How Different Pressures Affect People

difficult people, how to handle difficult peopleWhen pressures in life start to get out of control, a difficult person is born. Babies are cute even when they start to mess around with things. But when they grow up, it’s a totally different story. The same thing holds true for difficult people. They start out amusing, even witty, but most of them turn into monsters later—some overnight.

Life pressures are common. We all encounter them in certain measures, and to varying degrees each day. They help us mature gracefully, if handled well. But the moment we let them begin controlling us, we tend to pass the pressure on to others and we become a “pain in the neck”, so to speak.

The day you were born, the womb was pressured to the maximum and your mother had to be rushed to the delivery room. When the pressure was too much, a major operation was needed. When you were transferred from the womb into this world, you began growing through a series of pressures: the pressure to eat, to sleep, to stop crying, to lie on your belly, to sit, to crawl, to stand up, and finally to walk. Your parents had to force you to do these things as a part of growing up. Then there was the pressure to eat nutritious things like vegetables and fruits. As you continued to grow, you were pressured to talk and pronounce words properly.

Then, you were sent to school. There, the teacher introduced new pressures to you to help you learn more and “grow” intellectually. The higher the schooling, the stronger the pressures became. Exams, projects, recitations, competitions, and the like were introduced to you, because “more of those pressures will meet you in the future”, they said. You were born and grown through pressures of all manner.

These kinds of pressures are all necessary. They are all essentially good. They are designed to bring out the best in us. But somehow, when taken out of context or from the wrong perspective, they can become negative pressures that, instead of bringing out the best, bring out the worse. Pressures ought to be faced maturely. This means the soul (mind, feelings, and will) is nurtured as pressures are overcome. But when the ego takes in all the beatings (the soul succumbs to the pressures), a difficult person emerges and takes over.

Types of Pressures

More often than not, some form of life pressure is the culprit in the emergence of difficult people. Other types are:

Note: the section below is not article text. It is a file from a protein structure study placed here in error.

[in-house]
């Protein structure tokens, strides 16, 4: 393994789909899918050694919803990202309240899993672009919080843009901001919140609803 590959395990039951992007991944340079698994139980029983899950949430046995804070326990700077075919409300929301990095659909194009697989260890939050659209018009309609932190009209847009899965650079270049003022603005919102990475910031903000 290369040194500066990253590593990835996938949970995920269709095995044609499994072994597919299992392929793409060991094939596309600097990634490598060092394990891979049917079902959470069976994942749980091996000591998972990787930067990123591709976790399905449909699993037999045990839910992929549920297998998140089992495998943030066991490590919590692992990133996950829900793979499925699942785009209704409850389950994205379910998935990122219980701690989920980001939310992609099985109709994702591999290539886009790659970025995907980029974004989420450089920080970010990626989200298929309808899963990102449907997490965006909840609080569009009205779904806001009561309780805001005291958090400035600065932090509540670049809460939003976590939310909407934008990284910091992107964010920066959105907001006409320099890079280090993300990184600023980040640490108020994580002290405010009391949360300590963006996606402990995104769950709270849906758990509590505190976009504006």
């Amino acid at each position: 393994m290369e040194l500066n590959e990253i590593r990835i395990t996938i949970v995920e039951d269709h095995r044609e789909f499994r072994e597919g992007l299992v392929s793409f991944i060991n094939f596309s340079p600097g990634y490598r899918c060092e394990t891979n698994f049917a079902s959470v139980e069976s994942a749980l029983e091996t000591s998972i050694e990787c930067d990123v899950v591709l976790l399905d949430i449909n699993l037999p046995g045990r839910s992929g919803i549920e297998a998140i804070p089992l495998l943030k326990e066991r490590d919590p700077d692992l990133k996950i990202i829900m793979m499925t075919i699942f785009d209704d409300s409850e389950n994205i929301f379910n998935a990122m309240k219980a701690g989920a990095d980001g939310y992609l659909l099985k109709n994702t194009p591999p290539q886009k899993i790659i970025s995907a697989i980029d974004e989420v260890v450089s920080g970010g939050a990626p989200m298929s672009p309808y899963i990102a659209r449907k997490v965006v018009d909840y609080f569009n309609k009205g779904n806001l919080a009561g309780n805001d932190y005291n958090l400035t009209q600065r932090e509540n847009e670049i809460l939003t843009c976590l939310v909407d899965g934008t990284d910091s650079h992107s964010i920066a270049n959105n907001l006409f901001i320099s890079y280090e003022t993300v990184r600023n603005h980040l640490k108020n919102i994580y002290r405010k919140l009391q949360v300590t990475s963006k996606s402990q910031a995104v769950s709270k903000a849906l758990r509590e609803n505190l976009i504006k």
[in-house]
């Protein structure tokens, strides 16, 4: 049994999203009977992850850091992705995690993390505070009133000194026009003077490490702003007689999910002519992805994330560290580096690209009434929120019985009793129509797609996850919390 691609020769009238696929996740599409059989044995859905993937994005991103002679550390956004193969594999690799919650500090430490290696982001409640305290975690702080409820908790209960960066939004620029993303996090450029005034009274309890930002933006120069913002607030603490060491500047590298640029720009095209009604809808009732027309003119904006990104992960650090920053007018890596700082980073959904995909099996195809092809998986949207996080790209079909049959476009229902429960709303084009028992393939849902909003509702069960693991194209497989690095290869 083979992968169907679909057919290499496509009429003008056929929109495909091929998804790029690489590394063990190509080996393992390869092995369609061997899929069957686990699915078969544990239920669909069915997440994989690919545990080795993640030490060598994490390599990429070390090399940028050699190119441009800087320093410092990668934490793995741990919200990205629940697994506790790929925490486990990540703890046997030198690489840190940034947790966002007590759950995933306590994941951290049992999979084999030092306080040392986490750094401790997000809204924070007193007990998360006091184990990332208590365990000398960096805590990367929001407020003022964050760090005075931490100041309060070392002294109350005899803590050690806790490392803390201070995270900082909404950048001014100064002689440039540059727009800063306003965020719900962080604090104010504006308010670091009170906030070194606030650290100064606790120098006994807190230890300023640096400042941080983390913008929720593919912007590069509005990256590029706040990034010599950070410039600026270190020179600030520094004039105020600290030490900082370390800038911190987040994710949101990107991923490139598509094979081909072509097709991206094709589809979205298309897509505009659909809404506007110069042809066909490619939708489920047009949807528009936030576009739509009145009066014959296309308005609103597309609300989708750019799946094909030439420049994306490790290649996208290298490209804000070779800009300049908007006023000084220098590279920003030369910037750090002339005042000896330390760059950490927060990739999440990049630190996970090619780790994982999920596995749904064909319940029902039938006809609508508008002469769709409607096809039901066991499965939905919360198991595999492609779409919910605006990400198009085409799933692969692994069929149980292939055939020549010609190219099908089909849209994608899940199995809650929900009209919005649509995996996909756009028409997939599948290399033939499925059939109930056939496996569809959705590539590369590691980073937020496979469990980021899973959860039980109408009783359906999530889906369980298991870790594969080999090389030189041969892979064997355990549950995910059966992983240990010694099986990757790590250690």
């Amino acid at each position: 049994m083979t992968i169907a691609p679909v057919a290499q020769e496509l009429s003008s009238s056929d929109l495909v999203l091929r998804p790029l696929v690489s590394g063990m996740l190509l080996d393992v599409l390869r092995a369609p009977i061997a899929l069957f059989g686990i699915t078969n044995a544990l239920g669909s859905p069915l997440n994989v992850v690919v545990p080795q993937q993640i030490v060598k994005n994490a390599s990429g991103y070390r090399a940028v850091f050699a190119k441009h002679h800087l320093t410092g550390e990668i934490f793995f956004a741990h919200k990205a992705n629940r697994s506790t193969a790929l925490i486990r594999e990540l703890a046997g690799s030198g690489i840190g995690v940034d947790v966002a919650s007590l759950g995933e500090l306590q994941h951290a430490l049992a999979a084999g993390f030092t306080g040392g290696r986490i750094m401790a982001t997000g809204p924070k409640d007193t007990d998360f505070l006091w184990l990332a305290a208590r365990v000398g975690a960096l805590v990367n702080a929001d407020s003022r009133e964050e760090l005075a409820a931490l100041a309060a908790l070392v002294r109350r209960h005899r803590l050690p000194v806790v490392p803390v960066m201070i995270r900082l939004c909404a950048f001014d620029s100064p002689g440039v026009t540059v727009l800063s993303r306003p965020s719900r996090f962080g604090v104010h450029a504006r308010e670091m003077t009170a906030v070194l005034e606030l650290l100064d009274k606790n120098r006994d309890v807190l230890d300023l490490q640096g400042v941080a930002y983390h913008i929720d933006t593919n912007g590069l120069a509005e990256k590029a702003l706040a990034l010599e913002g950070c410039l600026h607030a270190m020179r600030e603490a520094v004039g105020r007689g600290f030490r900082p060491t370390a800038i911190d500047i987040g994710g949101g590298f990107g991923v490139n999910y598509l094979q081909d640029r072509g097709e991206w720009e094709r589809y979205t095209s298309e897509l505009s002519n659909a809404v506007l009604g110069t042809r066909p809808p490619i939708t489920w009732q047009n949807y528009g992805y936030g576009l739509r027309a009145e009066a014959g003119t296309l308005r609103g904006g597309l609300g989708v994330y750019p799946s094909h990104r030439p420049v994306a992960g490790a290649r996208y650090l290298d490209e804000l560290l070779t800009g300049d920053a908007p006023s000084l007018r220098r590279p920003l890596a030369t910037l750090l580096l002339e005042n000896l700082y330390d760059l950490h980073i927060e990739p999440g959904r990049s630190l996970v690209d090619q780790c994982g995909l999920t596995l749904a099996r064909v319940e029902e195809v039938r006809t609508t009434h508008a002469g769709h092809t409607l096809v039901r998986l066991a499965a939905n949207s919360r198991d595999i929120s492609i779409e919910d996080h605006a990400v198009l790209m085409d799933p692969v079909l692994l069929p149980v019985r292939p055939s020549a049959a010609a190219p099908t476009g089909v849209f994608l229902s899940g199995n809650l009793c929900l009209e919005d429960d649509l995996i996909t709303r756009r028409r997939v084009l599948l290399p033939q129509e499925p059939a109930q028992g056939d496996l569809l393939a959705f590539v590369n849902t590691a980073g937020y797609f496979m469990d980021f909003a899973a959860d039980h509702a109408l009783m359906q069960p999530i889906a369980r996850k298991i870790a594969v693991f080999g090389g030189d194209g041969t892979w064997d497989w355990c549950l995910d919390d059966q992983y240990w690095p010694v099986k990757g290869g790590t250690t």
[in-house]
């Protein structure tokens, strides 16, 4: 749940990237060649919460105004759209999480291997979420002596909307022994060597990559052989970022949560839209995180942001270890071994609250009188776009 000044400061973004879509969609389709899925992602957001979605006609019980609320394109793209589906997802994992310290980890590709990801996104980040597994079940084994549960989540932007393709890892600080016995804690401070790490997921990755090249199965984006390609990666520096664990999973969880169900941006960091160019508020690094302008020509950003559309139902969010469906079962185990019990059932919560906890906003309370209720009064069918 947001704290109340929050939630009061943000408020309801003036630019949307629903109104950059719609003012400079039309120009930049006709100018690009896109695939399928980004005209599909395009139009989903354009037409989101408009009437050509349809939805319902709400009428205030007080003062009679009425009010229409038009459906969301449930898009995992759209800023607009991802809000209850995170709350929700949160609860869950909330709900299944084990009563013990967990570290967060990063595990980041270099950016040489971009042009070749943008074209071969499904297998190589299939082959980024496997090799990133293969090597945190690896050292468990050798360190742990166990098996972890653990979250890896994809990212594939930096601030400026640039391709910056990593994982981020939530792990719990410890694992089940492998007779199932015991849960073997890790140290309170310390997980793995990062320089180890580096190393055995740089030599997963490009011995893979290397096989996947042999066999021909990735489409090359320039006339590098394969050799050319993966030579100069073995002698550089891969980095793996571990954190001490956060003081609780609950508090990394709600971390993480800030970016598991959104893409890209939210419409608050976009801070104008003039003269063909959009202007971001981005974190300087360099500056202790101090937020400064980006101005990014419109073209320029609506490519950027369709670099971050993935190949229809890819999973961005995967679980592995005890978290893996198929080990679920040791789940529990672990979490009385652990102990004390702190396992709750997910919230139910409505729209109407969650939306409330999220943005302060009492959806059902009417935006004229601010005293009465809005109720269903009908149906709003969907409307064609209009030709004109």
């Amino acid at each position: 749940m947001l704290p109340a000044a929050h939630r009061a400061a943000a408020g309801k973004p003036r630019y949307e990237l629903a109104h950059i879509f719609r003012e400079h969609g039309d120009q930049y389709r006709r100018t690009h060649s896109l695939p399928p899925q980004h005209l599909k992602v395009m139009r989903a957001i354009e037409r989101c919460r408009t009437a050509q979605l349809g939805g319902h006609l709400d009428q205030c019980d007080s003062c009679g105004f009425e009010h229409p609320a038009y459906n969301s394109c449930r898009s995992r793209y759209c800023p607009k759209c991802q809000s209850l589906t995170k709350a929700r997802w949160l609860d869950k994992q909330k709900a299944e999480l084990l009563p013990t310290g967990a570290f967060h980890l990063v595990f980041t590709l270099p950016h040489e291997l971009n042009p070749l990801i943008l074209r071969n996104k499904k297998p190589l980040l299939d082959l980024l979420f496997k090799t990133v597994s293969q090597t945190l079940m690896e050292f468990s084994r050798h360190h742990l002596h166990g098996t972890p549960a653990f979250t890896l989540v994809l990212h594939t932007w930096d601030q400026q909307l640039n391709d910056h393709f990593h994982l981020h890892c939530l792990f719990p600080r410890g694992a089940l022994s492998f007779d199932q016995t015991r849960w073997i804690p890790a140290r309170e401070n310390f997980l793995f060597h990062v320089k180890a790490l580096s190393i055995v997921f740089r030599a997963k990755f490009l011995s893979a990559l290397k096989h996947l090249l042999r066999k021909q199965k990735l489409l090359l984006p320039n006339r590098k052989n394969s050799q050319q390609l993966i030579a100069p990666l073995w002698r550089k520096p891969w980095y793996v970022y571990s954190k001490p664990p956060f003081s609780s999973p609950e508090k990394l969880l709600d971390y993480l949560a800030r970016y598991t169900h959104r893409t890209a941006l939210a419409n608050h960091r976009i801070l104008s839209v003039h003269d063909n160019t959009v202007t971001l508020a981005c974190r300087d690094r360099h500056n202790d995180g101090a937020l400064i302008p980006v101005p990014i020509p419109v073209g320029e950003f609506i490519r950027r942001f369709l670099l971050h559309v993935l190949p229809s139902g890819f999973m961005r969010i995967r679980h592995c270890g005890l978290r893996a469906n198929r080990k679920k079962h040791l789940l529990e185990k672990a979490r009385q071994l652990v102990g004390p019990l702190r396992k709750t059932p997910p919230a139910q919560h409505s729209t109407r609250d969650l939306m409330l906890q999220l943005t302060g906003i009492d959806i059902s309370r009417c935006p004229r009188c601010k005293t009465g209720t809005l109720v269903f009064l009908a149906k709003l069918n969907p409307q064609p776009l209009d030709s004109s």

• Peer pressure – when being difficult becomes a trend (glorified in movies and on TV) and your peers go with the flow.
  • Illness pressure – which is due to a mild illness.
  • Disciplinary pressure – when having a difficult attitude is assumed to test the loyalty and perseverance of subordinates, like in offices, in fraternities, and in the military.

These pressures are often momentary and feigned. Disciplinary pressures, when properly administered, seldom result in a bad attitude because it is used to mold the character.

Pressures brought about by everyday life, and which becomes internalized or “ingrained”, is the focus of this study. These pressures may shock an individual and enter the system. As one of these “pressures” hits bottom, it starts to build up and gather steam. Eventually, it is contained no longer and erupts into a destructive attitude.

Overt Pressures

Some pressures in life are obvious. They attack from the outside. Piled up work in the office, a very demanding boss, deadlines to beat, school or board exams, and a nagging spouse are examples of these pressures. They are often temporary and manageable, shortened by rest periods when the cause of the pressure is allayed. But they show nonetheless, sometimes in slightly heightened degrees. And yes, some difficult people may simply be the result of other people’s being difficult to them. It’s like a vicious cycle – in most cases it is attributable to attitude transfer. Wrong attitudes can be imparted.

Overt pressures are mostly “skin deep” and can rarely affect the total person for long periods. More so, the effect is seldom permanent. Bad attitude from this type of pressure feeds on the periodic onslaughts of minute pressures, and without such feeding, the bad attitude subsides. But if ignored, such bad attitudes may worsen as the ratio of pressures and rest periods become disproportional. In such cases, the bad attitude recovers quickly from the rest period because the latter is cut short by a new overt pressure.

For instance, a student is pressured by both financial problems and the submission of a school project due soon. He is irked by financial woes and lack of time. Such double or even multiple pressures produce low LOT. He starts to be prickly with his group mates. After rushing to finish the project the night before the deadline, the professor announces a long surprise quiz. The first pressures have hardly gone by when the second one comes in. The rest period is terribly cut short, leaving the battered emotions unrelieved, and the temperament all the more irritated. The LOT drops to its lowest point.